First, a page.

Measurement of the rate of technology adoption can be done through different ways such as time needed for a particular group of people to adopt a technology, the number of technologies adopted when studying adoption of composite technologies or the percentage of technology adopters (Bonabana-Wabbi, 2002:25). Regarding the adoption of legume-based multiple cropping systems, the number of adopters can be useful in establishing the extent of adoption. Several factors influence the adoption of technologies and these can be categorized into biophysical, socio-economic, technology and institutional factors. Recent studies established that socio-economic factors have a significant effect on the adoption of soil fertility management practices (Mwase et al., 2015:148; Lambrecht et al., 2014:20; Mugwe et al., 2009:73). Once the biophysical environment has been fully understood, socio-economic factors and their interactions must be factored in the process of developing legume-based technologies (Ojiem et al., 2006:80).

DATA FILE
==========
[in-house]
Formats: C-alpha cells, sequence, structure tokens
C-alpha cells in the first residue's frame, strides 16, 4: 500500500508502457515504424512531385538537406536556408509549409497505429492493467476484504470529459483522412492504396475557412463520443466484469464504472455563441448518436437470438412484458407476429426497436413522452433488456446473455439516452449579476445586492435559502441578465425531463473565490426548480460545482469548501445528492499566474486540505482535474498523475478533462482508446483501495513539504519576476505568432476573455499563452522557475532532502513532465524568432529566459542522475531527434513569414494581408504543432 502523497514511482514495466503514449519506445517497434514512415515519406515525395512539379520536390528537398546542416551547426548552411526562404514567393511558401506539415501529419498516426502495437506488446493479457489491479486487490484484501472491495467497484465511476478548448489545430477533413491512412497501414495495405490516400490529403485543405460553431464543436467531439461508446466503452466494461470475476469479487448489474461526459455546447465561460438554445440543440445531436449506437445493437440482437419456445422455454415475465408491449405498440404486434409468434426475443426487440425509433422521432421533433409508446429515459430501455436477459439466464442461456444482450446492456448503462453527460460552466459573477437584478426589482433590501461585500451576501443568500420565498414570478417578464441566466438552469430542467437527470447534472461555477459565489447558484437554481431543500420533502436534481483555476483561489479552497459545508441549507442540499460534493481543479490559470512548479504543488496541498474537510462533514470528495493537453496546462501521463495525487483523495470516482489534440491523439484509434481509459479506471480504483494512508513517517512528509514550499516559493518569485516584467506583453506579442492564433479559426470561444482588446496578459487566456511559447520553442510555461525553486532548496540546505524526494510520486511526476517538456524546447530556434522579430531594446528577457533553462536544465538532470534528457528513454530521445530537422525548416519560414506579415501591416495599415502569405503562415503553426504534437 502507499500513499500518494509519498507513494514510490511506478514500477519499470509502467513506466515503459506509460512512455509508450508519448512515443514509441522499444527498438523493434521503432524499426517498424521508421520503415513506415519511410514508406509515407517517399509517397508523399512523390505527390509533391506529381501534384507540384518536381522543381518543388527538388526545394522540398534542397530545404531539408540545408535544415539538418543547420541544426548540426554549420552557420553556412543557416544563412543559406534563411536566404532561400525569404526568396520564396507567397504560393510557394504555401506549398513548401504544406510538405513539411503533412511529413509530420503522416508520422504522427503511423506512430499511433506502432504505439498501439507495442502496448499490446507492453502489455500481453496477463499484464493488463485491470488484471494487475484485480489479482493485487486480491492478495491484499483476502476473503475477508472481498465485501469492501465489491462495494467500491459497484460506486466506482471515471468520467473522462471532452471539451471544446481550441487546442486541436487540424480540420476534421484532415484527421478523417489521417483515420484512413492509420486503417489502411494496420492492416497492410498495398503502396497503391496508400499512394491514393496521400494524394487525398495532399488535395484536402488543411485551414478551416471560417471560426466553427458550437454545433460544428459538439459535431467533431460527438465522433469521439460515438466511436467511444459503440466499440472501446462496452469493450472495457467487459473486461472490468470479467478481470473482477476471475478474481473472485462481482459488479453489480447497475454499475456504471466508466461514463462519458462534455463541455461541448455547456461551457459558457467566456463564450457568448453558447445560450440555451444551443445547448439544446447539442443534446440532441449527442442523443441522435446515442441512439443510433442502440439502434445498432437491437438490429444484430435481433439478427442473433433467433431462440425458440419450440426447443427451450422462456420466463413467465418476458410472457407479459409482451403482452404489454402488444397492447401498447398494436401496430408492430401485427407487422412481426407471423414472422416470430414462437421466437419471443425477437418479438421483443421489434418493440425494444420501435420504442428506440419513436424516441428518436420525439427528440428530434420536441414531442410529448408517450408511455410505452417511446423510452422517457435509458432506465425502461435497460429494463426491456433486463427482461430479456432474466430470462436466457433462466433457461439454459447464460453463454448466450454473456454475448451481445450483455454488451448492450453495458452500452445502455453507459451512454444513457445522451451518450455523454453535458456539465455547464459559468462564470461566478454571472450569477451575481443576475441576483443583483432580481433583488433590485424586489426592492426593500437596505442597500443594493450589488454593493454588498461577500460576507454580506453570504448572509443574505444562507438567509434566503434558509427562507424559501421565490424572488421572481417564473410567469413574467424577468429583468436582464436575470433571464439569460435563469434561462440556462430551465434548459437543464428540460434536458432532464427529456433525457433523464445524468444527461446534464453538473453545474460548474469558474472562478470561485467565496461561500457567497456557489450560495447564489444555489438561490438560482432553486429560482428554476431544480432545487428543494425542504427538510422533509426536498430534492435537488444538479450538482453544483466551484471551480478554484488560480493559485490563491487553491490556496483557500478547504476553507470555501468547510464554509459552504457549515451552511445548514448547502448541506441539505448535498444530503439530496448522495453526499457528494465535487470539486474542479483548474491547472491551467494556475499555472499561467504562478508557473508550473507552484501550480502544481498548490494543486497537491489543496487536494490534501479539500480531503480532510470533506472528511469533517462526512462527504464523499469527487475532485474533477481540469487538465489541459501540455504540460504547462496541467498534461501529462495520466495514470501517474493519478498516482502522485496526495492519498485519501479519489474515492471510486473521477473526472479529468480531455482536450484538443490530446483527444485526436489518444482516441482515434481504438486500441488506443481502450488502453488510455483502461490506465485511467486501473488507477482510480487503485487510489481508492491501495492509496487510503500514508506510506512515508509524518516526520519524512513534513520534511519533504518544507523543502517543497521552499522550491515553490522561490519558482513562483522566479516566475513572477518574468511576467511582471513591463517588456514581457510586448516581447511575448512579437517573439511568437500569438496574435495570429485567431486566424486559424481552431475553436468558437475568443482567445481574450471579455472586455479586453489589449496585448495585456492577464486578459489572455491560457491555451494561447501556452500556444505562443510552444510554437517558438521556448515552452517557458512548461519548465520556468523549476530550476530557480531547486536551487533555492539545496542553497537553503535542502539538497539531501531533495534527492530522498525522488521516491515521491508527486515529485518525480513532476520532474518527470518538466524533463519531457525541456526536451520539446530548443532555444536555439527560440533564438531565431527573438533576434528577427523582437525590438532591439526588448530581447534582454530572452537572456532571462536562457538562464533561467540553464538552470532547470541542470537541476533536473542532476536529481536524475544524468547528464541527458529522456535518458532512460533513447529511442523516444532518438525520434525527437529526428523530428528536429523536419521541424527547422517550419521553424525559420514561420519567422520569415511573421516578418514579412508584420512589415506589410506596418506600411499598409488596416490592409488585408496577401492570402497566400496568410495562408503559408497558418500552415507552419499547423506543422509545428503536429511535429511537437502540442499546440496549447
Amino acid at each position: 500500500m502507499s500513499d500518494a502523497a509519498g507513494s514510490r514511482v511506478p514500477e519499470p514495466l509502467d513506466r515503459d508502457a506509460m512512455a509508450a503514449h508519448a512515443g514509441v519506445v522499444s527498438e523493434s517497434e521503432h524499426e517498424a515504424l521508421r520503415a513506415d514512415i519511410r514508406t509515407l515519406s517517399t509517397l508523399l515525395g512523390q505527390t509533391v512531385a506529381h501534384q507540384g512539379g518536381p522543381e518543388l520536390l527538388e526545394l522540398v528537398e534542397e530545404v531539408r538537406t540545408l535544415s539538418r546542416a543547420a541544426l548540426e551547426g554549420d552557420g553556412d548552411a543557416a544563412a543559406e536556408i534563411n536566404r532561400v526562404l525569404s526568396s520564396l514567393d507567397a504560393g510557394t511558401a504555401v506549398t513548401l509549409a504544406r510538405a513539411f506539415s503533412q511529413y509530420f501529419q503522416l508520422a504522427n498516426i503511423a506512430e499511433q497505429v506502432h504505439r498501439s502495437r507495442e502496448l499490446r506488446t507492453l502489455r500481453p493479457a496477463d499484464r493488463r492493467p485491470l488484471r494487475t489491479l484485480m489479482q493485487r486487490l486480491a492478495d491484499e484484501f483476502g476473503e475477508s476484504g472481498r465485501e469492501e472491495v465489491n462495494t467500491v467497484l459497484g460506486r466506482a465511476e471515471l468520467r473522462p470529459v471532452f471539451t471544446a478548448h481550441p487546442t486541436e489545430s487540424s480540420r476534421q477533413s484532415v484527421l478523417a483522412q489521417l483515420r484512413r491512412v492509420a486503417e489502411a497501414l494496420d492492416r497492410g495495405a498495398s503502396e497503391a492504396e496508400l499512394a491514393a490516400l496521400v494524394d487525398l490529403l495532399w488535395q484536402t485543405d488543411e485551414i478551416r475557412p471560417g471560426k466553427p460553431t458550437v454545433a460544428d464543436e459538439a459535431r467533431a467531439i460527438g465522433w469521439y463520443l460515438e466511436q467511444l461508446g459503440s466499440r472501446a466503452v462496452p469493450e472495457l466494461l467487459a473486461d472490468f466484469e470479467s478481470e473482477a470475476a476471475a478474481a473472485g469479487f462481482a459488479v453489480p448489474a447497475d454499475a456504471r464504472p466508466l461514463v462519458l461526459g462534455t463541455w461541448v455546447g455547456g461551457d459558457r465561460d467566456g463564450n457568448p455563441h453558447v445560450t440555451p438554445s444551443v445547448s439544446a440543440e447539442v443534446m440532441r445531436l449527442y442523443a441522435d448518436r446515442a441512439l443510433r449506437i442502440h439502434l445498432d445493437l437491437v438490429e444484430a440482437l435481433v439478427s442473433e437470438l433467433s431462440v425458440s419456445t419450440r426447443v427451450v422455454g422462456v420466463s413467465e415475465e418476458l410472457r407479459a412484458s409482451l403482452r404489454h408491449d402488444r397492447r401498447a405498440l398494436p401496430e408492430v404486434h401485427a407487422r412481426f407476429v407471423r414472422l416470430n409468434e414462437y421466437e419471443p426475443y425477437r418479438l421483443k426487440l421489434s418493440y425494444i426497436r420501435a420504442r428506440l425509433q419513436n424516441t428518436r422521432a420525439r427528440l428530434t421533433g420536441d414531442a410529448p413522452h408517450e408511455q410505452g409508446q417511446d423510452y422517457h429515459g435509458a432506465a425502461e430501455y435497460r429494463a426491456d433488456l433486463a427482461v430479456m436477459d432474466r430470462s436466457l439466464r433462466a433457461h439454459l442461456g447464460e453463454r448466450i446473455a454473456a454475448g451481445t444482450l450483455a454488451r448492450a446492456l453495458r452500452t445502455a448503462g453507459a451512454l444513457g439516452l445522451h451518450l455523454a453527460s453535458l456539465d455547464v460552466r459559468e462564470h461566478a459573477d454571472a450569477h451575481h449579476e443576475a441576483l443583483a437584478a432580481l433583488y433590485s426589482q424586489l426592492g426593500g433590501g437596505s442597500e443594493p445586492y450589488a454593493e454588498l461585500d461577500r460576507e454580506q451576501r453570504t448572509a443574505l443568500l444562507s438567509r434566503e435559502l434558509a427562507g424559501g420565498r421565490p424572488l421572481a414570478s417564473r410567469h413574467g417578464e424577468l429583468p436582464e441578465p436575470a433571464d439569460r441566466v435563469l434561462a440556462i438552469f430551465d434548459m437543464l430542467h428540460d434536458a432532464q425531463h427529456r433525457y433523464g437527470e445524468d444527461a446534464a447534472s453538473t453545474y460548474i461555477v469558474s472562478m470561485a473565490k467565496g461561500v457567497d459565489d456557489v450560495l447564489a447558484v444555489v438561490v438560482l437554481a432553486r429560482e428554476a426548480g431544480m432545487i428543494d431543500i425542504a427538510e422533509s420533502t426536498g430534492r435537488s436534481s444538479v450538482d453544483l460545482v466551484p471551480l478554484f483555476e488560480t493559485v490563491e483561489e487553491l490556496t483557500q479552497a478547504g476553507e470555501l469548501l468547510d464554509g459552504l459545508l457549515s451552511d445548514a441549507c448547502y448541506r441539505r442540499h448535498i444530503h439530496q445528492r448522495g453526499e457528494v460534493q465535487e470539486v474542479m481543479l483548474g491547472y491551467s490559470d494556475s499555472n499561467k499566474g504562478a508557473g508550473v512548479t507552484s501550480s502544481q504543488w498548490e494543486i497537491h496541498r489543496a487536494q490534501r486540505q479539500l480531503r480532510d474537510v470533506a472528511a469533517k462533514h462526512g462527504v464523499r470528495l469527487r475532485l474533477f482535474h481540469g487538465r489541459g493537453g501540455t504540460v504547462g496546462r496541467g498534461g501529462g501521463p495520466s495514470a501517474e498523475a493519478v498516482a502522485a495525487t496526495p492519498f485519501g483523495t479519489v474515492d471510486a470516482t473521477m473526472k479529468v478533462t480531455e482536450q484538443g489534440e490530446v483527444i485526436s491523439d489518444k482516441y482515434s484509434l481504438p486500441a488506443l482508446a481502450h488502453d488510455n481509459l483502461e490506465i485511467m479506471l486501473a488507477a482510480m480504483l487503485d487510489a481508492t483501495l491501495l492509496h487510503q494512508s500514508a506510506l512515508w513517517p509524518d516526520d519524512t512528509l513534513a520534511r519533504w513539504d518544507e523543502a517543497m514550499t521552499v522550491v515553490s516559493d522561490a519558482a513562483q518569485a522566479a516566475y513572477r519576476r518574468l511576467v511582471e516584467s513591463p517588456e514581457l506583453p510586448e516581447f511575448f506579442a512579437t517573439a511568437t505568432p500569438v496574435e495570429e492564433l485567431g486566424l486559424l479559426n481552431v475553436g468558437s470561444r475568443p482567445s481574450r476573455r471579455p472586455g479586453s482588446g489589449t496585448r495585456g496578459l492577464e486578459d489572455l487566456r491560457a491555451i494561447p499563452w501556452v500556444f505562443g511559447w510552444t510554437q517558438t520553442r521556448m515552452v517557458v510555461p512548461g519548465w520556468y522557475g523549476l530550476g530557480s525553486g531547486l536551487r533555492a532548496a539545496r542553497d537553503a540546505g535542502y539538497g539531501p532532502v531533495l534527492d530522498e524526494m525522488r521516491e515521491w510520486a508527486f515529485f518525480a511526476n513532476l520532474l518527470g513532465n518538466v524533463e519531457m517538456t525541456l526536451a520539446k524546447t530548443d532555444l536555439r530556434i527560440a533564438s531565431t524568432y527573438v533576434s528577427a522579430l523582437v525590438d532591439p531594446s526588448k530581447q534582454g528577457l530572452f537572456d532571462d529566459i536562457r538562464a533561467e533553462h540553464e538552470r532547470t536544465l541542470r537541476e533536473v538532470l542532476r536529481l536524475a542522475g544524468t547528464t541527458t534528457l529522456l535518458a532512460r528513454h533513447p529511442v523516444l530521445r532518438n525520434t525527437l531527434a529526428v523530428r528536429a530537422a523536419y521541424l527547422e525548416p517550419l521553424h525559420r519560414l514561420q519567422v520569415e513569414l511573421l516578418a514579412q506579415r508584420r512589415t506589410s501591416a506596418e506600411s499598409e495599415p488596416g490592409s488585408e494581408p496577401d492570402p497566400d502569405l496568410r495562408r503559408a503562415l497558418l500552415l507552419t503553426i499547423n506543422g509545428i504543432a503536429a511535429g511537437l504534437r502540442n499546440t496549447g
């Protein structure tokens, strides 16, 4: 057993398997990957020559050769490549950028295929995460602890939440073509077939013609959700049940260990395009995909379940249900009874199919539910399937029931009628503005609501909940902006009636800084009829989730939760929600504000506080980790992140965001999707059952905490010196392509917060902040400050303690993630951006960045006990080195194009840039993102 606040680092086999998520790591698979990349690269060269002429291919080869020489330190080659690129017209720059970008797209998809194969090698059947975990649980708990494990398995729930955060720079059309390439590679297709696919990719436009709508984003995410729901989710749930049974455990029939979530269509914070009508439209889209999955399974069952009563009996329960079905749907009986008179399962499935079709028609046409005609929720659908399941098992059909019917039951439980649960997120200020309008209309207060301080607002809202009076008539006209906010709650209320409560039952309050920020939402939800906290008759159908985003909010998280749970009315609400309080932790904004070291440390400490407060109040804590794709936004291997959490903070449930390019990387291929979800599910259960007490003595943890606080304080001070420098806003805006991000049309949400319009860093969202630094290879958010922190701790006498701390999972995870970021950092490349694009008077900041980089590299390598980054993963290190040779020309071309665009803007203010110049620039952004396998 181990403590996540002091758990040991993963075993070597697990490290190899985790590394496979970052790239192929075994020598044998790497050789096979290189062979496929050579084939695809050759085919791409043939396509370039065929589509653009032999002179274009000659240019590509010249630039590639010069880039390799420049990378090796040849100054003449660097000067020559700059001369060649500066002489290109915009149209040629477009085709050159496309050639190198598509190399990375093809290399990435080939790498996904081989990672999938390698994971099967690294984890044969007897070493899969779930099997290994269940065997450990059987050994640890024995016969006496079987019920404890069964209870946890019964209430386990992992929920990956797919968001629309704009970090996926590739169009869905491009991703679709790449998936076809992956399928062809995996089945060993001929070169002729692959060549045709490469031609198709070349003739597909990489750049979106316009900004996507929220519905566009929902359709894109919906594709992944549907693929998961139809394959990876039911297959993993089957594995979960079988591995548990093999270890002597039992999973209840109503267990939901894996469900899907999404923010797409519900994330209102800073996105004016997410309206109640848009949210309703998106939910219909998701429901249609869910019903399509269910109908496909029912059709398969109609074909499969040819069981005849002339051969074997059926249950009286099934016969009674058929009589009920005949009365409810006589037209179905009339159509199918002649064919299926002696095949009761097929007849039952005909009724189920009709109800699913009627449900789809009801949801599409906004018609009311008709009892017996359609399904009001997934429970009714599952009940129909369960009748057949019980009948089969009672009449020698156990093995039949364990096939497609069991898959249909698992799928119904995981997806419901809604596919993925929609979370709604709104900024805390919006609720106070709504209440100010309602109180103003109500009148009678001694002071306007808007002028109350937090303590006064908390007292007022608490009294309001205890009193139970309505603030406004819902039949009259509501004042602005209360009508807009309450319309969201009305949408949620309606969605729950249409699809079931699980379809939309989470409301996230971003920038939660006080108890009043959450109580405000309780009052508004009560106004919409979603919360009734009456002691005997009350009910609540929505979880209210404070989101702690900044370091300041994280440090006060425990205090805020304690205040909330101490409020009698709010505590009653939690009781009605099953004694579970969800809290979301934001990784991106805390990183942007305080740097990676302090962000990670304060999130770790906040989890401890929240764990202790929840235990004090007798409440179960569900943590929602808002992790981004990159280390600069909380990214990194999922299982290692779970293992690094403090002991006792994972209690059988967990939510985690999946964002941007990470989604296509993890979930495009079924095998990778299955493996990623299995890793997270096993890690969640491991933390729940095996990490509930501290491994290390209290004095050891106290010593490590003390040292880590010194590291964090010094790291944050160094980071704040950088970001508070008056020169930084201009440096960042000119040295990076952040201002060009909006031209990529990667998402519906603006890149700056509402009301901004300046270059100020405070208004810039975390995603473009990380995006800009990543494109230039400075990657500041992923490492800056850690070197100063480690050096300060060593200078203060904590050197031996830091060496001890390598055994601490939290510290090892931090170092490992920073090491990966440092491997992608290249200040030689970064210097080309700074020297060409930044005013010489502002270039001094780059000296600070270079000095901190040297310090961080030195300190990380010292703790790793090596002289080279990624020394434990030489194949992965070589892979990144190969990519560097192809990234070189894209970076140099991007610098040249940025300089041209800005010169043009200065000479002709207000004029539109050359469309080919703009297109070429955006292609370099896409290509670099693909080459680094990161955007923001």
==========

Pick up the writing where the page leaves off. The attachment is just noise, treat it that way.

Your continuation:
Numerous household, economic and farm-related variables have been reported to influence the adoption of technologies (Jariko et al., 2011:194). The factors included in this study are; age of the respondent, farming experience, hired labour, farm size, gender, number of years in formal education, family size, number of extension contacts, off-farm income, credit and membership to a farmer group. Age has been reported to affect adoption of technologies negatively. Mbugua (2011:34) for example asserted that younger farmers adopt technologies faster because they are willing to try out new things. Age can also influence adoption positively because older farmers have accumulated a lot of knowledge through experimentation. Farming experience, a factor that is closely related to age was reported to have a negative influence on adoption of ISFM technologies in Western Kenya (Mugwe et al., 2009:70). In this study, however experience in sorghum production was hypothesized to have a positive influence on adoption because the farmer has gained knowledge regarding the type of cropping system that can maintain soil fertility. Hired labour is another factor which was expected to have positive influence on adoption of legume-based multiple cropping systems. This is because hired labour increases labour availability in the farmstead (Mugwe et al., 2009:70). Farm size is expected to have a positive influence because farmers with large land holdings are less risk averse, thus more likely to adopt legume-based multiple cropping systems. Gender is critical to the adoption of technologies. Males are hypothesized to easily adopt technologies in Uganda because they own and control resources and decision making on the farm. Number of years in formal education is another factor, which has been hypothesized to negatively affect technology adoption because highly educated farmers consider legume-based multiple cropping as a primitive way of maintaining soil fertility. Family size is another factor that affects adoption because it increases the availability of labour on the farm. The number of extension contacts influences adoption because extension is a source of information regarding good farming practices. Off-farm income for the farmer can provide extra financial resources to purchase legume seeds. Access to credit is also an important factor in adoption of technologies because farmers with adequate capital have leverage over financial constraints. Membership to farmer group was hypothesized to positively influence technology adoption because farmers in groups can be privileged to have access to technical information regarding legume-based multiple cropping.